As reported previously [37], the genomic survey of Herbaspirillum sp. WT00C by means of the analysis technique of bioinformatics resulted in the identification of an intact selenocompound metabolic pathway. In this pathway, selenate is initially converted to selenite, and then selenite is reduced to zerovalent elemental selenium via two intermediates, namely, selenodiglutathione and glutathioselenol, or incorporated into proteins through selenocysteine (see Fig. 1). This bacterium was also found to have an intact pathway for glutathione synthesis. Glutathione was thought to play an important role in selenite reduction [42]. To test if Herbaspirillum sp. WT00C reduces selenate to elemental selenium, it was initially grown at 37 °C on an LB plate containing 25 mM sodium selenate, and all colonies became red in appearance (Fig. 2b). In contrast, the color of bacterial colonies in the control was unchanged (data not shown). Next, Herbaspirillum sp. WT00C was also inoculated into LB broth containing 0 and 200 mM sodium selenate and grown at 37 °C for 24 h. As shown in Fig. 2c, the medium color became red, whereas the color of the control without sodium selenate did not change. Finally, selenate depletion and selenite formation by Herbaspirillum sp. WT00C were also detected. As shown in Fig. 2d, selenate was gradually depleted when it was incubated in the LB medium containing 1 mg/mL sodium selenate at 37 °C for 0–15 h, and selenate residue at 15 h was approximately 75%. Meanwhile, selenite was gradually increased under the same condition. Red color appetence, selenate depletion, and selenite formation indicated that this bacterium was able to reduce selenate to selenite and then form red elemental selenium (Se0).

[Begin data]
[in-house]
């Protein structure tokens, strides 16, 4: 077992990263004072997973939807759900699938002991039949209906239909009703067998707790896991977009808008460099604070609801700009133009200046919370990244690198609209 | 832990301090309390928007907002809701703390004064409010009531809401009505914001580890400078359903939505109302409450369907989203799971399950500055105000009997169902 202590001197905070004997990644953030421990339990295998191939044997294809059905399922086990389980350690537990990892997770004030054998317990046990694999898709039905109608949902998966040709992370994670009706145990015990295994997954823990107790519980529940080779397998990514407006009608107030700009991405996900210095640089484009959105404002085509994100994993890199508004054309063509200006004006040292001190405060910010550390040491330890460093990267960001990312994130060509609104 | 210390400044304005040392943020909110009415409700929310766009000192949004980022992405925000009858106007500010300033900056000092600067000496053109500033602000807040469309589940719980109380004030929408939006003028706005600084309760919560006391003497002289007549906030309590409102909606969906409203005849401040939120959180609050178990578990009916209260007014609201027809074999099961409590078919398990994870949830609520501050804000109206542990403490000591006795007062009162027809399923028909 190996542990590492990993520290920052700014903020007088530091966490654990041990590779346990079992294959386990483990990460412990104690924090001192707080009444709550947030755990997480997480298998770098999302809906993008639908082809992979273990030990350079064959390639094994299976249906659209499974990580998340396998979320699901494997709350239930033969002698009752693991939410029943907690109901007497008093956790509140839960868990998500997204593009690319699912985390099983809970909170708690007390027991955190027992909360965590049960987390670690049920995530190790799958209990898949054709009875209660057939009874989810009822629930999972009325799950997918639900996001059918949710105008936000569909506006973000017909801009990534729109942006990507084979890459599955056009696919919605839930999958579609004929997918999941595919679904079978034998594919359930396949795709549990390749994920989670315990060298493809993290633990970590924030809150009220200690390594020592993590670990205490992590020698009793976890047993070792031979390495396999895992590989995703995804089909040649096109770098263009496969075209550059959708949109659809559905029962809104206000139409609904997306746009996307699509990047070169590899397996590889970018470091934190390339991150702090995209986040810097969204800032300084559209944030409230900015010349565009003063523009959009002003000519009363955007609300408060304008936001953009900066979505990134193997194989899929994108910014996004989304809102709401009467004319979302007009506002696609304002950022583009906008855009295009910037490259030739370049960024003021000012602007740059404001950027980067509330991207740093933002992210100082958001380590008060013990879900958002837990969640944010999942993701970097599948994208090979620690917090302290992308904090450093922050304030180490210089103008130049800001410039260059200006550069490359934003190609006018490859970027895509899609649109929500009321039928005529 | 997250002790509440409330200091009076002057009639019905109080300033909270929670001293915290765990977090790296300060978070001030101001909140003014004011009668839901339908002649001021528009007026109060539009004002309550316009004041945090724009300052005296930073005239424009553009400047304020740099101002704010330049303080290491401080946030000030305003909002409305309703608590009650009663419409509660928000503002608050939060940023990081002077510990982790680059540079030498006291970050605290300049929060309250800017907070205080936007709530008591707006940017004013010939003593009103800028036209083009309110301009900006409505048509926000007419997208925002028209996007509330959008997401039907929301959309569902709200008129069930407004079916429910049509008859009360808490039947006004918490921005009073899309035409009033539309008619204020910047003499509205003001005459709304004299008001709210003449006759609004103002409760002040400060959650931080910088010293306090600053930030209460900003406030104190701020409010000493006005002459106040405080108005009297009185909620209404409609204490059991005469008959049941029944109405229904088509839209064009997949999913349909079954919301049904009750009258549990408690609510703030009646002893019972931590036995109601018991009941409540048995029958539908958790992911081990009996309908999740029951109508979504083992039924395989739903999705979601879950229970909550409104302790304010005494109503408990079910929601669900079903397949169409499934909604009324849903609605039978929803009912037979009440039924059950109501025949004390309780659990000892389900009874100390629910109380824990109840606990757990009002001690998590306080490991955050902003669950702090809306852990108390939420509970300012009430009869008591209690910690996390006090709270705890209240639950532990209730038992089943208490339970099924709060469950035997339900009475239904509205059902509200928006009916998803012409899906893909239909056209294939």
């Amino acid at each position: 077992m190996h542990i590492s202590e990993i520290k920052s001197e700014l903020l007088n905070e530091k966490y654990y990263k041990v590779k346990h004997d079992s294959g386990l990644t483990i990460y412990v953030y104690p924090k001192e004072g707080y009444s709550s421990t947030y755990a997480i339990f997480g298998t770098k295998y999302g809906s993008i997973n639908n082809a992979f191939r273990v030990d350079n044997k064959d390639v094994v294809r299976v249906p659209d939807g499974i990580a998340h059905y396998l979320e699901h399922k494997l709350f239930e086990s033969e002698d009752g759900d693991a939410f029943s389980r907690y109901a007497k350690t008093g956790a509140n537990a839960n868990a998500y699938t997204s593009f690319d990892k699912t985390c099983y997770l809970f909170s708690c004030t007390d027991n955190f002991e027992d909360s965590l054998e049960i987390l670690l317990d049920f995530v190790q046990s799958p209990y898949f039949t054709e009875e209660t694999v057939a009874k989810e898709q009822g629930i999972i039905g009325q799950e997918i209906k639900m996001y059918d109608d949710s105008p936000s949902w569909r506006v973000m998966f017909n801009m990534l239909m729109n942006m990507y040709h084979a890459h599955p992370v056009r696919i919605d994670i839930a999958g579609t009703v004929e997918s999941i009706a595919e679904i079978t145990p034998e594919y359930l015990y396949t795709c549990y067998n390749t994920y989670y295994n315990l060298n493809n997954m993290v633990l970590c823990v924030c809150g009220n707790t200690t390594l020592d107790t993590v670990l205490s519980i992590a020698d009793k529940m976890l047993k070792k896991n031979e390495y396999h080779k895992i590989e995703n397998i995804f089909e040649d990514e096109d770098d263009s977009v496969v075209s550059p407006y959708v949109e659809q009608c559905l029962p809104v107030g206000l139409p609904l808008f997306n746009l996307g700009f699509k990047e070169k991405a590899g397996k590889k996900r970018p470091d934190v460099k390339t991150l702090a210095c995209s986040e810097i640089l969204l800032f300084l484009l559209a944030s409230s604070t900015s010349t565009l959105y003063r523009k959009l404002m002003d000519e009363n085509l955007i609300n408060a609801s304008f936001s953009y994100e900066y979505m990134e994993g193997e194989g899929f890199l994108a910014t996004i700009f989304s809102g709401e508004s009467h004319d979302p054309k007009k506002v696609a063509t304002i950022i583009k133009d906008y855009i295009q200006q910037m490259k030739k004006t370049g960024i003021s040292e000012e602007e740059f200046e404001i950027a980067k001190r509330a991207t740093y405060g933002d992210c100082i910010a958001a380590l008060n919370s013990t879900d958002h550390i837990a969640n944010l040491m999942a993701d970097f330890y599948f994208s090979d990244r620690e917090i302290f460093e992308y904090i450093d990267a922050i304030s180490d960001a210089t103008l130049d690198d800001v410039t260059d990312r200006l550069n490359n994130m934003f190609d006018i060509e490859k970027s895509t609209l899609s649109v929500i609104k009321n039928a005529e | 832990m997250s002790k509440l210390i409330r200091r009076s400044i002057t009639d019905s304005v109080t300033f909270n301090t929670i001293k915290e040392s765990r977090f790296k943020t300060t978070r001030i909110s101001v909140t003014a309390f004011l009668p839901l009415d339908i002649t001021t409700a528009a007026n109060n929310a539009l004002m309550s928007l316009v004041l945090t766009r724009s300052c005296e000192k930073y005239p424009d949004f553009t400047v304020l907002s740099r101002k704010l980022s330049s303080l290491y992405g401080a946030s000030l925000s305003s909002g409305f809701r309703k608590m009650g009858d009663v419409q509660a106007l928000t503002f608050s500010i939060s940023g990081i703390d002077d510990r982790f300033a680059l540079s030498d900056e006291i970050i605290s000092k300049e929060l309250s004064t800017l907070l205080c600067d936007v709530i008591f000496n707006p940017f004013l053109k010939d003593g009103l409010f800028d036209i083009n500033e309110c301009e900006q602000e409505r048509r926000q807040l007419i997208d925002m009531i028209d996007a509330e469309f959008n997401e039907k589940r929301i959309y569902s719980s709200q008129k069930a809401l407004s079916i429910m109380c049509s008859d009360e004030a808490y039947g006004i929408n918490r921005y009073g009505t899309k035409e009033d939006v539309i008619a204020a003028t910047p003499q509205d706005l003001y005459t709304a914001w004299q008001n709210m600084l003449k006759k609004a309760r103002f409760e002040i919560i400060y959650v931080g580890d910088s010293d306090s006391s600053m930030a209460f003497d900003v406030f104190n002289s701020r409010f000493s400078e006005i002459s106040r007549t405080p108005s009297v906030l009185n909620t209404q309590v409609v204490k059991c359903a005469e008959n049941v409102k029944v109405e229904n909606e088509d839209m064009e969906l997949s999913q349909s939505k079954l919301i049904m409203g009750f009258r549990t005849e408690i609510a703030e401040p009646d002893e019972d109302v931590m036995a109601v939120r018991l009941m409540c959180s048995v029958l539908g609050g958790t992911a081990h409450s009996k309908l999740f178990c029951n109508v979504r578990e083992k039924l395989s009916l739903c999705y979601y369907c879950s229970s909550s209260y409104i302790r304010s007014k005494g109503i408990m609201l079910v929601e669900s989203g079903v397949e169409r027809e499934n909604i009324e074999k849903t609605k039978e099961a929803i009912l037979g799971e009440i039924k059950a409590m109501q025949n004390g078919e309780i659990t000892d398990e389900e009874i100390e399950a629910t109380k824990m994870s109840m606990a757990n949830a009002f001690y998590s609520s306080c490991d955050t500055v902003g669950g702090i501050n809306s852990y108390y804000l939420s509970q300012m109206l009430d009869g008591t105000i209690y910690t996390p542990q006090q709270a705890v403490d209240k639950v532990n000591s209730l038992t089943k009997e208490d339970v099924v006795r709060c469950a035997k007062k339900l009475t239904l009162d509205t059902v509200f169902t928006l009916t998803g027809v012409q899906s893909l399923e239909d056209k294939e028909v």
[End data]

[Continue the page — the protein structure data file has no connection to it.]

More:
Fig. 1

The pathway of selenocompound metabolism in Herbaspirillum sp. WT00C

Fig. 2